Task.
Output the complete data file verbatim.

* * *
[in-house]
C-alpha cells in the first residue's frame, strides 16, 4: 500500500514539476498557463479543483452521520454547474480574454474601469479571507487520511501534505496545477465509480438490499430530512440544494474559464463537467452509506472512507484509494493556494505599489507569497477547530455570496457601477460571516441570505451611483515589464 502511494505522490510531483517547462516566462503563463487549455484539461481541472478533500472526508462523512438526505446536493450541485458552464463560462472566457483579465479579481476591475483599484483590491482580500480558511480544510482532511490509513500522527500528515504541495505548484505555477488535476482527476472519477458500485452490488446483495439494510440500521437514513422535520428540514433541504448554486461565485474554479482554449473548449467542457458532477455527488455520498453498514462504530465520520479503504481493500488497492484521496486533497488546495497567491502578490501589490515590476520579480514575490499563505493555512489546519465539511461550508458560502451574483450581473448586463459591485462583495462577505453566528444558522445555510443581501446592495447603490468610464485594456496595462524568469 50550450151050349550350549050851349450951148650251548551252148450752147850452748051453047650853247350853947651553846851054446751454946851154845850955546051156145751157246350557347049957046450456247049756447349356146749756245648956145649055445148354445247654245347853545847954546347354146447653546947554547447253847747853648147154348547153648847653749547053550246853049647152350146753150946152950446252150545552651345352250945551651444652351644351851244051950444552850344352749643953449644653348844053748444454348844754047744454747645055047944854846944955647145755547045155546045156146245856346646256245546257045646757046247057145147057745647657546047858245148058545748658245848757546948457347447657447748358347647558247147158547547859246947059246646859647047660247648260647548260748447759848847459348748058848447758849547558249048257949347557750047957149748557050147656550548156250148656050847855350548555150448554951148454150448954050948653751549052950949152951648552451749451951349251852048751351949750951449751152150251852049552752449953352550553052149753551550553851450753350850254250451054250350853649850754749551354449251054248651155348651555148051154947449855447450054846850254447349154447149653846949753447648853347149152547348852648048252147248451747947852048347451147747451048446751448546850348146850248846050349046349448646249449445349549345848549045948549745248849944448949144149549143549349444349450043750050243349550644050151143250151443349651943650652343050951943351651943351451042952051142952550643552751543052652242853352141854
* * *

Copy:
[in-house]
C-alpha cells in the first residue's frame, strides 16, 4: 500500500514539476498557463479543483452521520454547474480574454474601469479571507487520511501534505496545477465509480438490499430530512440544494474559464463537467452509506472512507484509494493556494505599489507569497477547530455570496457601477460571516441570505451611483515589464 502511494505522490510531483517547462516566462503563463487549455484539461481541472478533500472526508462523512438526505446536493450541485458552464463560462472566457483579465479579481476591475483599484483590491482580500480558511480544510482532511490509513500522527500528515504541495505548484505555477488535476482527476472519477458500485452490488446483495439494510440500521437514513422535520428540514433541504448554486461565485474554479482554449473548449467542457458532477455527488455520498453498514462504530465520520479503504481493500488497492484521496486533497488546495497567491502578490501589490515590476520579480514575490499563505493555512489546519465539511461550508458560502451574483450581473448586463459591485462583495462577505453566528444558522445555510443581501446592495447603490468610464485594456496595462524568469 50550450151050349550350549050851349450951148650251548551252148450752147850452748051453047650853247350853947651553846851054446751454946851154845850955546051156145751157246350557347049957046450456247049756447349356146749756245648956145649055445148354445247654245347853545847954546347354146447653546947554547447253847747853648147154348547153648847653749547053550246853049647152350146753150946152950446252150545552651345352250945551651444652351644351851244051950444552850344352749643953449644653348844053748444454348844754047744454747645055047944854846944955647145755547045155546045156146245856346646256245546257045646757046247057145147057745647657546047858245148058545748658245848757546948457347447657447748358347647558247147158547547859246947059246646859647047660247648260647548260748447759848847459348748058848447758849547558249048257949347557750047957149748557050147656550548156250148656050847855350548555150448554951148454150448954050948653751549052950949152951648552451749451951349251852048751351949750951449751152150251852049552752449953352550553052149753551550553851450753350850254250451054250350853649850754749551354449251054248651155348651555148051154947449855447450054846850254447349154447149653846949753447648853347149152547348852648048252147248451747947852048347451147747451048446751448546850348146850248846050349046349448646249449445349549345848549045948549745248849944448949144149549143549349444349450043750050243349550644050151143250151443349651943650652343050951943351651943351451042952051142952550643552751543052652242853352141854